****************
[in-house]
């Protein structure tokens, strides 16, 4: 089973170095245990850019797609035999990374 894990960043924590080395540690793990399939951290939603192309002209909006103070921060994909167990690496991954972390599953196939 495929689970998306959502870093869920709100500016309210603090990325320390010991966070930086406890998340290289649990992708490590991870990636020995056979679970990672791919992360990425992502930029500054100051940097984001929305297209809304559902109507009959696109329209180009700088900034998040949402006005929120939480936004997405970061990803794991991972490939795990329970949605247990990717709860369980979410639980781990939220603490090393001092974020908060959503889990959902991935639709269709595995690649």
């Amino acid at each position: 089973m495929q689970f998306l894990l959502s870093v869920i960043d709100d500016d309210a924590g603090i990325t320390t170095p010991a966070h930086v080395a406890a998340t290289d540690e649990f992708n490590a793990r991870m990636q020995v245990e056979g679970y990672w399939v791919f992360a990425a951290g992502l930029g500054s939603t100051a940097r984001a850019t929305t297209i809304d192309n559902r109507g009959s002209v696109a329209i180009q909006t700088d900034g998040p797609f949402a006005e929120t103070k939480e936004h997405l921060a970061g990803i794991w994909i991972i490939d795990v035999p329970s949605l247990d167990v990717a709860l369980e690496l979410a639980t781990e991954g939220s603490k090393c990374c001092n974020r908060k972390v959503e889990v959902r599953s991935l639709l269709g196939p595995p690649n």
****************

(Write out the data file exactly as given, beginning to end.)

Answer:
[in-house]
């Protein structure tokens, strides 16, 4: 089973170095245990850019797609035999990374 894990960043924590080395540690793990399939951290939603192309002209909006103070921060994909167990690496991954972390599953196939 495929689970998306959502870093869920709100500016309210603090990325320390010991966070930086406890998340290289649990992708490590991870990636020995056979679970990672791919992360990425992502930029500054100051940097984001929305297209809304559902109507009959696109329209180009700088900034998040949402006005929120939480936004997405970061990803794991991972490939795990329970949605247990990717709860369980979410639980781990939220603490090393001092974020908060959503889990959902991935639709269709595995690649």
């Amino acid at each position: 089973m495929q689970f998306l894990l959502s870093v869920i960043d709100d500016d309210a924590g603090i990325t320390t170095p010991a966070h930086v080395a406890a998340t290289d540690e649990f992708n490590a793990r991870m990636q020995v245990e056979g679970y990672w399939v791919f992360a990425a951290g992502l930029g500054s939603t100051a940097r984001a850019t929305t297209i809304d192309n559902r109507g009959s002209v696109a329209i180009q909006t700088d900034g998040p797609f949402a006005e929120t103070k939480e936004h997405l921060a970061g990803i794991w994909i991972i490939d795990v035999p329970s949605l247990d167990v990717a709860l369980e690496l979410a639980t781990e991954g939220s603490k090393c990374c001092n974020r908060k972390v959503e889990v959902r599953s991935l639709l269709g196939p595995p690649n």